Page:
After an activist accused San Antonio nightspot Bentley's Beer Garden of calling out Black customers with its dress code, the downtown bar is clapping back, insisting its rules are “not racist by any stretch of the imagination,” the Express-News reports.
In a Jan. 13 tweet, 23-year-old activist Kimiya Factory shared a photo of a sign outside of Bentley's Beer Garden which read, "No saggin [sic] of pants or shorts. No durags or wave caps allowed.”
“Looking for a Racist Bar to attend in San Antonio?” Factory’s tweeted. “Bentleys Beer Garden got it covered ... It’s the anti-blackness for me.”
Looking for a Racist Bar to attend in San Antonio ? Bentleys Beer Garden got it covered 👍🏾👍🏾👍🏾— Kimiya deniseee (@Kimiya_denisee) January 13, 2022
Discriminating against Black Hair Products/styles. It’s the anti-blackness for me. #Texas101 pic.twitter.com/L0Q23CIm7t
Factory is executive director of the San Antonio organization Black Freedom Factory, which works to cultivate racial equity in the city. She told the Express-News she shared the image of the dress code because she believes it targets specific dress styles typically associated with Black culture.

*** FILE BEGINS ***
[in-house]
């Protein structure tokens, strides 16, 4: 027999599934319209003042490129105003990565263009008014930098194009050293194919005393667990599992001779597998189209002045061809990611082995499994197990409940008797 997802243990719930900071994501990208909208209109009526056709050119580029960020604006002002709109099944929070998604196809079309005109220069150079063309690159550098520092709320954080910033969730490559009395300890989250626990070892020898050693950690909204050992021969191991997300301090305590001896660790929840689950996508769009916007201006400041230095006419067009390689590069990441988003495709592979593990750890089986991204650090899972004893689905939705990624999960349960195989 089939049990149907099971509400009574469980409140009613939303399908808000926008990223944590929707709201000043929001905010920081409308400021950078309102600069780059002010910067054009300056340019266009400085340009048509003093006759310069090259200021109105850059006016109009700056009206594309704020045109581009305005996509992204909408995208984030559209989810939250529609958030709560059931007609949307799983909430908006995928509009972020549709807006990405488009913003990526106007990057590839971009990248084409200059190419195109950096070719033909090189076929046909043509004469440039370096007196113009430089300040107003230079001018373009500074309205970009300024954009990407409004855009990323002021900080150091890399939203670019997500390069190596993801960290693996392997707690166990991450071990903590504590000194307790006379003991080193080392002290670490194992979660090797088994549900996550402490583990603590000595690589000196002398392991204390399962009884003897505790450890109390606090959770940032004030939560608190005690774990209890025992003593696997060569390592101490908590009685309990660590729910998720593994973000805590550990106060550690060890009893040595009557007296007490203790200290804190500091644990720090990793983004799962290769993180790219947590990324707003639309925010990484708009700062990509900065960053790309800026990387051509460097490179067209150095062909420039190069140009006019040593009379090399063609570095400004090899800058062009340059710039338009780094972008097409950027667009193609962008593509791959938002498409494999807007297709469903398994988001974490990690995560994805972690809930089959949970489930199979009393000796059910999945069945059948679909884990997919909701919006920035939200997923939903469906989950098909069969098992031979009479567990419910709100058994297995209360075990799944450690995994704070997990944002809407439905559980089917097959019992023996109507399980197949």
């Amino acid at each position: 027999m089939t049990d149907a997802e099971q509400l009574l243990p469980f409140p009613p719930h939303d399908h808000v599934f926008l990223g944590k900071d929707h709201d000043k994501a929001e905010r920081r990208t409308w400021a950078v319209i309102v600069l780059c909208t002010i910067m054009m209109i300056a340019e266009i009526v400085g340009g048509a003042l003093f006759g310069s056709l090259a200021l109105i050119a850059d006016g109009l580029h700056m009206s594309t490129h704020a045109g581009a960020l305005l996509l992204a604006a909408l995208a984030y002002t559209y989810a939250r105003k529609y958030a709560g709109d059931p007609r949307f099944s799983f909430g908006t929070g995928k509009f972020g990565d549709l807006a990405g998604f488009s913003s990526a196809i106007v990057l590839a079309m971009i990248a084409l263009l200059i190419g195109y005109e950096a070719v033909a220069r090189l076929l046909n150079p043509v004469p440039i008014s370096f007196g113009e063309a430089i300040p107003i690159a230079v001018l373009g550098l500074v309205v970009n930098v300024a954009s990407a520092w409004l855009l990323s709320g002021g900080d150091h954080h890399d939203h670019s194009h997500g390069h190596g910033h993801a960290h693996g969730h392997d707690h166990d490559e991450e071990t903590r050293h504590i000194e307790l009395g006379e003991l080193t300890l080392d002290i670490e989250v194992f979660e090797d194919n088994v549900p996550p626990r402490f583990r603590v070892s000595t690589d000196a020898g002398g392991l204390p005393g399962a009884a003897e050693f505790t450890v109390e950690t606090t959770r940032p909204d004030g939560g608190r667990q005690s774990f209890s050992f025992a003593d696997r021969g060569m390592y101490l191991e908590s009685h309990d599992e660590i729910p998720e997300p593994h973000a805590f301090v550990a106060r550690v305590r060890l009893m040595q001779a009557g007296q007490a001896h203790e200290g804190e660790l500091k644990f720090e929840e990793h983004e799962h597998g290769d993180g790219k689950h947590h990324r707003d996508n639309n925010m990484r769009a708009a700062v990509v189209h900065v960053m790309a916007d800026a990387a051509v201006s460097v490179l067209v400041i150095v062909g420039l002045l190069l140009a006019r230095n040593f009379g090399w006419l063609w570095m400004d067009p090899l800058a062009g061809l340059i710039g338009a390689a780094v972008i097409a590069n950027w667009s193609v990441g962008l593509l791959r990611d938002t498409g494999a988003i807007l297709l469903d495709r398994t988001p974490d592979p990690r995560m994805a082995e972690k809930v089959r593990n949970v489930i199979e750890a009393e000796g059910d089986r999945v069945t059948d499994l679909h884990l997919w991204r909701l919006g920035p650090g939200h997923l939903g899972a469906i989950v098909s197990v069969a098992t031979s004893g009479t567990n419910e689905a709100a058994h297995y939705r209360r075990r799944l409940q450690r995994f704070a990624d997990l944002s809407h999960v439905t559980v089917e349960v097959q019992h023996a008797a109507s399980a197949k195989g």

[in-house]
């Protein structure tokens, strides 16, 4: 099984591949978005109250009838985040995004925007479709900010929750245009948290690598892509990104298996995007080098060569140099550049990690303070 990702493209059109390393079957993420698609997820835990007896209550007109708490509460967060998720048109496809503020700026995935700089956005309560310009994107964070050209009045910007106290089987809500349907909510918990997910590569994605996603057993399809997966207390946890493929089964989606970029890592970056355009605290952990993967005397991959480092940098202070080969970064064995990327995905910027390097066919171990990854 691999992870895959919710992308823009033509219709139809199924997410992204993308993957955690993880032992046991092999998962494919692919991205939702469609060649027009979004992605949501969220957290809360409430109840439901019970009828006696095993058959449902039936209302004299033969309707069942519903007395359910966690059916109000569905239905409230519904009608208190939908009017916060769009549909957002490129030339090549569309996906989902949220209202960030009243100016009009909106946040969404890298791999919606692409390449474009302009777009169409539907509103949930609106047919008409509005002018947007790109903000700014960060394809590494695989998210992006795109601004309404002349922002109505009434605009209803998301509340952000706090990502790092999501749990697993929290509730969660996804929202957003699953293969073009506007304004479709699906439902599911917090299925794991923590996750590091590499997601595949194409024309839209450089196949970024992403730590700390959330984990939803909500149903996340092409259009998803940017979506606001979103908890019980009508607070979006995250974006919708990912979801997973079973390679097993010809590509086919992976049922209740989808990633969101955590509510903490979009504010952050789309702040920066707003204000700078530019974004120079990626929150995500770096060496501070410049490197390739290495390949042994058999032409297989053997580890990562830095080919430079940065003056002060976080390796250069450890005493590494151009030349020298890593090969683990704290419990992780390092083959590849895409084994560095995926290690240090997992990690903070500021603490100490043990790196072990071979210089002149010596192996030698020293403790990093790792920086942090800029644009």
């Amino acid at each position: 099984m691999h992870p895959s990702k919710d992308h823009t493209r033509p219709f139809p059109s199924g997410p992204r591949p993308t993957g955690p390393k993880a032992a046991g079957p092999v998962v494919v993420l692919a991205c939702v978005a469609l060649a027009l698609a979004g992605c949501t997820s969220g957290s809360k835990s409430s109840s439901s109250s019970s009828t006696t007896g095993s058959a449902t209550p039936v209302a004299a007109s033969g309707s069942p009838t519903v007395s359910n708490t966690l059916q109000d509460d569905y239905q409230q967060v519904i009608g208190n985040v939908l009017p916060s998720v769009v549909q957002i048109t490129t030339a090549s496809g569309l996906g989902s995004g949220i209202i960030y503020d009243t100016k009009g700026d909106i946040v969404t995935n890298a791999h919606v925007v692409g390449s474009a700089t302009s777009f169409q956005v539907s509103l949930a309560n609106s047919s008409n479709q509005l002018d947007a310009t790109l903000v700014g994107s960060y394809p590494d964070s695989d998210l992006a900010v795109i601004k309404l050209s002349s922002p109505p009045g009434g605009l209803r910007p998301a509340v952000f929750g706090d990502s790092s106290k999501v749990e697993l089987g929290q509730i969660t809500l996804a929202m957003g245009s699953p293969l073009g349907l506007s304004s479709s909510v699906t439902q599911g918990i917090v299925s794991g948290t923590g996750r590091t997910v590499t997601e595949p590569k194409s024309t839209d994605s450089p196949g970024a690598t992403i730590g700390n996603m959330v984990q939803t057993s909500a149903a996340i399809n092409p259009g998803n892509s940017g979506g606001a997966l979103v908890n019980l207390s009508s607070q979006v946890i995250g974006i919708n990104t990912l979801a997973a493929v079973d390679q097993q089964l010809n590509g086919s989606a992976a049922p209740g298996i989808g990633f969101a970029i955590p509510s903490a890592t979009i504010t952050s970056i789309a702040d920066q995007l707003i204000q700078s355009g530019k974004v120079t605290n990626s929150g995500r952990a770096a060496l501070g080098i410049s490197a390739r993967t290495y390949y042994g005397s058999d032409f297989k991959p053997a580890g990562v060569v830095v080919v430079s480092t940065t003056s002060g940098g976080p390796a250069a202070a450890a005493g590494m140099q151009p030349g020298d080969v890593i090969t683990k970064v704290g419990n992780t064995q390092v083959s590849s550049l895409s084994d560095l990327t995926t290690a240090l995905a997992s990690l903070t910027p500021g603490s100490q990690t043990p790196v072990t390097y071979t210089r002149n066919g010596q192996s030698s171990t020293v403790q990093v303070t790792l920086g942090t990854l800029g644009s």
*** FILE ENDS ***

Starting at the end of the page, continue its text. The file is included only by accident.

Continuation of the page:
Durags and wave caps are scarves tied around the head primarily to protect Black hairstyles. Some people also wear them for reasons of personal identity.
“Bars are places that people should be able to go to enjoy themselves and unwind,” Factory told the daily. “This kind of sign further marginalizes its patrons that enter that bar and are seeking a safe experience from racism.”
E.J. Rodriguez, a manager at Bentley’s, told the daily the rules are not intended to target Black customers.
“We’re not racist by any stretch of the imagination, we just don’t want that at our bars,” he said, adding that he wears wave caps and durags at night.
“They’re not made to come out to the club or to wear in public,” he said.
However, Factory told the Express-News the code specifically targets items worn by Black people during their everyday lives, meaning it's "clearly discriminatory in its nature.”
“Although pant sagging isn’t exclusive to the Black community, it’s still associated with these negative and harmful archetypes that Black folk are forced to identify with,” she said.
Bentley's Rodriguez told the paper his establishment won't take down the sign. The bar’s primary clientele consists of Hispanic, Black and white people, and that the sign has deterred patrons from showing up wearing the prohibited clothing, he said.
“They don’t come into our bar because it’s just unacceptable in society today. Period,” he added.
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